(In the video above, Midland architect Mark Wellen, AIA, discusses “Architecture in the Hinterlands”)
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The conference, Feb. 17-18, will explore the theme of “Architecture in the Hinterlands” with a focus on how significant design work is created and nurtured in regions far removed from major urban centers. Continuing education credits (not HSW) are available. Another highlight of the weekend will be tours of early residential design by Frank Welch, FAIA. His work will also be the subject of a panel discussion.
The conference’s keynote speaker is Brian MacKay-Lyons, a principal of MacKay-Lyons Sweetapple Architects in Halifax, Nova Scotia. Also presenting is architectural historian Edward Bosley, the executive director of the Gamble House in Pasadena, Calif.
Below is an excerpt from the first chapter of Welch’s unpublished memoir:
In 1935, an MIT graduate, Sam Zisman, introduced modernism to A&M. He was a brilliant, Jewish intellectual who put his stamp on the school during the 10 years he taught there. Under the Beaux Arts system at most architecture schools, students spent their time copying classical examples—exactly. They would make beautiful drawings, copies of classical floor plans.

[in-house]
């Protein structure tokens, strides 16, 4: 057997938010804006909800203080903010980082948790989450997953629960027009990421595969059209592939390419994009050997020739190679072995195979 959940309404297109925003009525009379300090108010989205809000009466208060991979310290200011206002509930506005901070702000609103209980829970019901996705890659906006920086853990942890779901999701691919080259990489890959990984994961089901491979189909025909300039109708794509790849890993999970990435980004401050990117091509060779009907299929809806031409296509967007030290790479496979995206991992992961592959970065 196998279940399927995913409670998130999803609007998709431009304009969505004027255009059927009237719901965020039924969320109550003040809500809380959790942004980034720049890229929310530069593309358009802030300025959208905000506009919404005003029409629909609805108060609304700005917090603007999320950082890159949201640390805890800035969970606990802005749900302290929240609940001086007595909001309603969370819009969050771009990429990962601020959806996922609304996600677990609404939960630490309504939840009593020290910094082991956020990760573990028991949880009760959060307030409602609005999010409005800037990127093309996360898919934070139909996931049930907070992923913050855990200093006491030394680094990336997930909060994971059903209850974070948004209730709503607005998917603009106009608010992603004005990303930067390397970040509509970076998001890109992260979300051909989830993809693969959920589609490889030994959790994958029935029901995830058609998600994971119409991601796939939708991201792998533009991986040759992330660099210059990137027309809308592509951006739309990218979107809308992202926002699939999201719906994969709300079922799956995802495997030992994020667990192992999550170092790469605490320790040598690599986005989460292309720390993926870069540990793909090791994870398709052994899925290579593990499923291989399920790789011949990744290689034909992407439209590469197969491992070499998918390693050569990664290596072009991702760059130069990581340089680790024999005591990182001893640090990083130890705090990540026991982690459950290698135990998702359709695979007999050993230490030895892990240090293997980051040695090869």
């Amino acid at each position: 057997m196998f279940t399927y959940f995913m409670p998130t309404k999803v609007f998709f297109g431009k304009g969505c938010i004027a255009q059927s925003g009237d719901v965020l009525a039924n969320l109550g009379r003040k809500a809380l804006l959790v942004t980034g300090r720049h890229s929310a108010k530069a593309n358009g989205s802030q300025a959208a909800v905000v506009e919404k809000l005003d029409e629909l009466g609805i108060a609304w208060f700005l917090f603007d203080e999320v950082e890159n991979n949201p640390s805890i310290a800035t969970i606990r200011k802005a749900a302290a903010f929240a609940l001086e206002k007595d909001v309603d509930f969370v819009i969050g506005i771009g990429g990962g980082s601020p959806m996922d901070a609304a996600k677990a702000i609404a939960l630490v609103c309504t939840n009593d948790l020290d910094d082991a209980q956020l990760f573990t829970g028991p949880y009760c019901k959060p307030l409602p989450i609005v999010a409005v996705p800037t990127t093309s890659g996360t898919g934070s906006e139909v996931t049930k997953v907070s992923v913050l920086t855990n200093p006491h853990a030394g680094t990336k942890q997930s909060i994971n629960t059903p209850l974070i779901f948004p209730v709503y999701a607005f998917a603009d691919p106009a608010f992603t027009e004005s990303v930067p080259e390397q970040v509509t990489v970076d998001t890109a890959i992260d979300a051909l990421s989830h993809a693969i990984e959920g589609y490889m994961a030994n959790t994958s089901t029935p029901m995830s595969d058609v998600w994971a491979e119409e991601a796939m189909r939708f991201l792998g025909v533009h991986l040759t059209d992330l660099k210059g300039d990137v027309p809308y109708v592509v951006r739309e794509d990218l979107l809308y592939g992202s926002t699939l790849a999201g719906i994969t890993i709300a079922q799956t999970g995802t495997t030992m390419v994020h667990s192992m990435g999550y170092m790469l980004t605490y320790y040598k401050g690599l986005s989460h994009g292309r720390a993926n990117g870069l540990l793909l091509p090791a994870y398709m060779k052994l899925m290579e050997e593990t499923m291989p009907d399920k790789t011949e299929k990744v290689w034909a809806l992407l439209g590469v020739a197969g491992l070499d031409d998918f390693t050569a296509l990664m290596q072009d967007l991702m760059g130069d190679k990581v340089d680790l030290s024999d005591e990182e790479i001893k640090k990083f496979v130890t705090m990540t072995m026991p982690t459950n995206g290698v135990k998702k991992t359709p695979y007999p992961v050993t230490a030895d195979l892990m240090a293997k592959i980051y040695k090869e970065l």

But a sea change had taken place. A building should now respond to its particular place, design should be both rational and functional. Architecture, coupled with technology, could improve peoples’ lives. Modernist design might have been urbane and sophisticated, but also it appealed to the practicality of an agriculture and engineering school.
My first architecture design classes were held in a temporary building, a one-story barracks, near the campus’s North Gate. My teacher was Jason Moore, who taught fundamentals of design. Jason was tall and thin and slightly stooped and dedicated to the principles of modern design as inherited from the teachings at the Bauhaus. His job was to indoctrinate us in modernism regardless of our individual histories and predilections toward building design. I’m sure most of us considered a Southern Colonial house as the ideal model. Moore drilled us in his quiet way to think rationally not subjectively. Ornament was “sinful”; buildings had to be functional and express it in their designs. We worked on abstract patterns with drawings and paper collages and finally a three-dimensional articulation of an eight-inch cube of space. The first design problem I had was in the second year, for a piece of furniture: I submitted a lounge chair of tubular metal with each tube, forming a sitting surface, encased in foam rubber.
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